Home >Opinion >Views >Opinion | Ban extra overtime money to save manufacturing jobs

In a recent article, I concluded as follows, “When output is reduced, why not share the work by cutting average hours per worker instead of laying off some while the rest clock overtime and even get paid a premium for it?" (1 May, Mint). The huge jump in America’s unemployment rate from 4.5% in March to 14.7% in April, due to the corona calamity, calls for attention to this enormously vital yet hugely neglected matter.

Whether saving “good" manufacturing jobs is feasible and desirable or not, US President Donald Trump campaigned for such a policy—bring the good jobs back to America. He won. In the Midwest, struggling blue collar workers, traditionally Democrats, cast some of the swing votes for him in 2016.

Well before Huawei and now the “Wuhan virus" and the World Health Organization became critical in US-China disputes, America’s trade deficit and steel imports were the main bone of contention. What is particularly noteworthy is that well before China started competing in a big way in manufacturing, Japan was America’s main economic rival and favourite whipping boy in trade matters, accused of dumping various products in the US. In the 1980s Pennsylvania, the Japanese were derided as “the Pittsburgh Stealers", a play on the famed steel city’s football team, the Pittsburgh Steelers.

Free-market economists, arguing against protection, always stress that new jobs in dynamic new sectors are constantly being created to replace old ones. For them, trade is a positive-sum game, in which all nations overall benefit. According to them, while displaced workers in declining industries suffer, they get reabsorbed in the growing ones. Labour market data for the US in recent decades does not quite validate this view, but that is beyond our scope to discuss.

My inclination is toward free trade barring critical items such as vaccines, for which national security considerations may warrant a degree of self-sufficiency. All trade involves some risk, even inter-regional trade in a country. In an extreme case, to be safe, we should revert to subsistence farming and grow veggies in our backyard. Consumers and workers rarely opt for such stifling self sufficiency. Nevertheless, by ignoring the risks of global supply chain breakdowns, the free trade brigade has oversold its benefits.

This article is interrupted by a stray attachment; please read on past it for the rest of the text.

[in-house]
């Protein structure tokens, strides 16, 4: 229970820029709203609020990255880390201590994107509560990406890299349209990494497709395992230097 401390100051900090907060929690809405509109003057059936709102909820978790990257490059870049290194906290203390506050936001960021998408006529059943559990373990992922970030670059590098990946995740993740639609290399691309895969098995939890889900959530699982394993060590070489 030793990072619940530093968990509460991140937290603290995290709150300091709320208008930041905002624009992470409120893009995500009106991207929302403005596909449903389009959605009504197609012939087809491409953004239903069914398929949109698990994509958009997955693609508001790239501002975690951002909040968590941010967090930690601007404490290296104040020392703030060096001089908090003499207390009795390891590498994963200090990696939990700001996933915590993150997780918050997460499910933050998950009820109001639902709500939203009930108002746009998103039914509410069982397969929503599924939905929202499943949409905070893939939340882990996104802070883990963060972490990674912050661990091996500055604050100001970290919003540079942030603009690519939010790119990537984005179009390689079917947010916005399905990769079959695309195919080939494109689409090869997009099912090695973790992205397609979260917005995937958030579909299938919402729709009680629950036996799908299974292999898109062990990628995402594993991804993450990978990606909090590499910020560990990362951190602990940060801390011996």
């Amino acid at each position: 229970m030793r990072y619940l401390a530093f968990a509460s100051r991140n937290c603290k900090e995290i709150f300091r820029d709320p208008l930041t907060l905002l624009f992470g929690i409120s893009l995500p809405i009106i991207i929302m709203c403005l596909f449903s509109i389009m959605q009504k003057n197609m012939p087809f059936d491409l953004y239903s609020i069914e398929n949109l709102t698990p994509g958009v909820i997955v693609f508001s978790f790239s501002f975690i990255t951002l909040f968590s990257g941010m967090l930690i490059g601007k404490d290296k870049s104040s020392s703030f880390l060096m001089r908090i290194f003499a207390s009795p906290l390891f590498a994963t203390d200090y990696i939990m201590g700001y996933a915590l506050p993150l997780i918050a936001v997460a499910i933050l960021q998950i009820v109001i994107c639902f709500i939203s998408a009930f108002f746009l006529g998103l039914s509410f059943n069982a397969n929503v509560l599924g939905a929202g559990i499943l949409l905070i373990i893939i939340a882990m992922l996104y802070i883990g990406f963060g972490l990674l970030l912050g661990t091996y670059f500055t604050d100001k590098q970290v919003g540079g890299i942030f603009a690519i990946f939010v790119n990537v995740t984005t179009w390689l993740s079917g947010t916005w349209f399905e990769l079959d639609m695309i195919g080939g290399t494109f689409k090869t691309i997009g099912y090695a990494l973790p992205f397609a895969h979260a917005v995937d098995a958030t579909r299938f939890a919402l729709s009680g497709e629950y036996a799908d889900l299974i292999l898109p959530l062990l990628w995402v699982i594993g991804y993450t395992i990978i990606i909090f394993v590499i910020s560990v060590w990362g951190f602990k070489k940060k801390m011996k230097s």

The fundamental fact that protectionists, such as Trump, are missing is that trade per se does not steal good manufacturing jobs. Planet Earth as a whole is a closed economy. It does not lose manufacturing jobs to Mars. Granted, manufacturing jobs do shift, from the US to China, for example, and from China now to lower-cost Vietnam, but this is a minor matter. Automation is the main, invisible thief.

The share of manufacturing jobs in US employment peaked in the early 1950s at about 32%. This share declined through the 1960s, when the US was still the world’s leading manufacturing nation. As of end-2019, manufacturing’s share in total employment was close to 8%, a quarter of its 1950s peak. However, robots are to blame far more than China for this steep decline.

Indeed, some of the job losses in US manufacturing in recent years has occurred despite the robotics-based revival of manufacturing in the Midwest, its heartland. Real value added in US manufacturing gross domestic product surpassed its 2007 pre- financial crisis peak in a decade after that, while employment has lagged behind.

By the same token, the emphasis on trade as the main engine of growth and creation of good jobs is somewhat misplaced. At one conceptual level, countries are just regions, separated by passports and often oceans. Neither free trade nor protection can staunch job losses due to robots. Both Trump and his critics miss a factor that is fundamental to the problem of employment.

The fundamental weakness of capitalism, as I see it, is that it lacks a mechanism to convert the long term rise in productivity gains into shorter average hours per worker. If some law were enacted to do so, that would slow down and ease the pressure of job losses. When factories shut down, ancillary service jobs are also lost. Whole communities get hollowed out, leading to suicides—deaths of despair.

My preference is for legislation to incentivize shorter weekly manufacturing hours via differential payroll tax rates based on hours per worker. (Service-sector jobs require a separate discussion; the nature of the work many do—for example, doctors and nurses, who need to be on call—often warrants long hours at a stretch).

In February 2020, when US unemployment was 3.5%, average weekly hours in US manufacturing was 40.7 hours, while average overtime was 3.2 hours. Overtime is sharply cyclical. It fell to 2.0 hours in April. Despite the large drop, barring health equipment and related sectors at present, one can ask why overtime exists at all when unemployment is near 15%?

Overtime (over 40 hours a week) in the US earns a 50% premium, enacted by the Fair Labor Standards Act of 1938, along with a minimum wage and other measures. The Depression era goal was to induce firms to share the work, making it costlier to employ workers over 40 hours. However, the 50% premium created perverse incentives to work longer, as Juliet Schor pointed out in The Overworked American (1991). In short, the overtime premium should be scrapped, and the payroll tax in the US on workers under 40 hours a week should be junked to incentivize shorter hours. That will save some “good" manufacturing jobs.

Vivek Moorthy is professor, economics and social sciences area, Indian Institute of Management Bangalore

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